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Fairy Tale

October 20th, 2015 Leave a comment Go to comments

“Fairy Tale” has quite the history, having been around for over five years now.  After giving it a fair shake I can see why, though I’ll get to that in my review.  “Fairy Tale” is a challenging draft/set collecting card game that is simple to play but hard to master (at least, in my experience).  It’s a non-collectable kind of game, meaning everything you’ll need to play is right in the box without having to buy more cards.  For the record, the version I bought was the second edition by Z-Man Games.  There’s an Amazon link below for those who want to check it out.

 

Fairy Tale

Fairy Tale: 2-5 Players, Ages 10+, Average Play Time = 20 Minutes

 

Editor’s Note: The game supports 2-4 players when using the basic rules (in which some cards are removed).  The expanded rules (which uses all the cards) supports 2-5 players.

Components

The game includes 110 cards and a rulebook.

Setup & Gameplay

Players will decide if they’ll use the basic or expert rules.  If using the basic, then all of the cards with an “E” icon are removed from play.  The cards are shuffled and acts as a draw pile.

The game is played over four rounds/drafts.  Each round consists of drafting cards, then playing cards.

Drafting

1. Each player receives five cards from the draw pile to form their hand.

2. Each player chooses a card and places it face down in front of them.

3. Each player gives their remaining hand to the next player.  In the first and third rounds, cards are passed clockwise.  In the second and fourth rounds, the cards are passed counter-clockwise.

4. This is repeated until all players have five face down cards in front of them.

Playing

1. Out of the five cards in front of them, players will choose three to keep and then discard the other two.

2. Each player chooses a card and places it face down in front of them.  They are flipped face up simultaneously.

3. Effects are applied in this order: Hunt – Unflip – Flip – Draw.

At the end of the first round, each player will have three cards in front of them (face up or face down).  At the end of each subsequent round, three more cards will be in front of them for a total of twelve after the fourth and final round is over.

Players calculate their scores based on the cards face up in front of them and whoever has the most, wins!

Editor’s Note: The above doesn’t cover all of the rules found in the manual, but should give you an idea as to how the game is played.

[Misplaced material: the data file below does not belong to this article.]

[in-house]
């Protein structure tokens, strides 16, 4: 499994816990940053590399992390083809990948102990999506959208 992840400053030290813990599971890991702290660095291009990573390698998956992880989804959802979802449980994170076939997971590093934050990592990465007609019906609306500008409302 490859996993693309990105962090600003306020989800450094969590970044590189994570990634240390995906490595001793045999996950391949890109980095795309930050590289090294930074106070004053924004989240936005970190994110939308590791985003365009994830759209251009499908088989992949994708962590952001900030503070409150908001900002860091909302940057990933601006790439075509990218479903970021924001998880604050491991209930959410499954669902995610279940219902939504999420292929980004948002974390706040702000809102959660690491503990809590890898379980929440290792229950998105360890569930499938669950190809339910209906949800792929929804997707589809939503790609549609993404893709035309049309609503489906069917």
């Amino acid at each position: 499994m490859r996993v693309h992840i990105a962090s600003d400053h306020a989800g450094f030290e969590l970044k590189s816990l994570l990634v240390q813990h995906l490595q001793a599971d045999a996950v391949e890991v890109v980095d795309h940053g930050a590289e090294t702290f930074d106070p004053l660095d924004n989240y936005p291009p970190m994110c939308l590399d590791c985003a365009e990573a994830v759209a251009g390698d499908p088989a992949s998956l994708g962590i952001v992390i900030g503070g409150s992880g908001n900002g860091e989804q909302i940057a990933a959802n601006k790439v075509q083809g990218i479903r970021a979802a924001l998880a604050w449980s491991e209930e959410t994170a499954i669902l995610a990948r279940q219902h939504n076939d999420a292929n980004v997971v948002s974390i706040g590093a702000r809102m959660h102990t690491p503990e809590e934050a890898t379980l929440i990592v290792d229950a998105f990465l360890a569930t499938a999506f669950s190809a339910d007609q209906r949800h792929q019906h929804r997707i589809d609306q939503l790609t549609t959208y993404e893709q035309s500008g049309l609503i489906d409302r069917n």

The Review

Make no mistake, this game can be quite challenging to play despite how easily the game flows.  I know it seems hard to believe…after all, you’re really just drafting cards, choosing three, and playing them in front of you.  It’s the cards themselves that really made my head spin…particularly their synergy and how they mesh with other cards.  I took forever during the drafting process because I got so caught up in the probabilities and what other players might take once I passed the hand off.  It can really be hard sometimes to make a choice between three really good cards, knowing you’d never be able to play all of them.  As such, I want to point out that it’s OK if you don’t get this game right away.  It’ll take some time to learn how all of the cards work together…this game is deceptively simple that way.

I’m personally not ashamed to say that I had a hard time with this one.  The amount of information on the cards caused sensory overload, especially when trying to calculate points based on multiple possible scenarios.  Some cards don’t have a point value…rather, their value is determined by other cards with which they’re paired.  In the first few games, I gave up trying to pay attention to what my opponent was doing and just concentrated on getting the most out of my own cards.  I still do that on occasion depending on my mood, knowing full well that my opponent could mess up my plans if I don’t pay attention to the cards we’re passing back and forth.  For example, a card he/she plays might flip one of mine face down, making it worth nothing at the end of the game if I don’t flip it back in time.

A casual game this is not.  It looks casual, but there’s so much more going on behind the scenes (especially with the expert rules) that I couldn’t recommend it to casual gamers.  Yes, you could just play cards without thinking about it, but good luck beating an opponent who is paying attention.  Gamers who enjoy a light to moderate strategic scene may enjoy this one, especially if they play a lot of set collecting games already.  Folks who don’t may want to start with “Sushi Go!“, which is much simpler and fun to play.  From a review standpoint, I found very little wrong with this title and feel that the $15-$20 is more than fair for the amount of replayability offered here.

Final Verdict: 8/10

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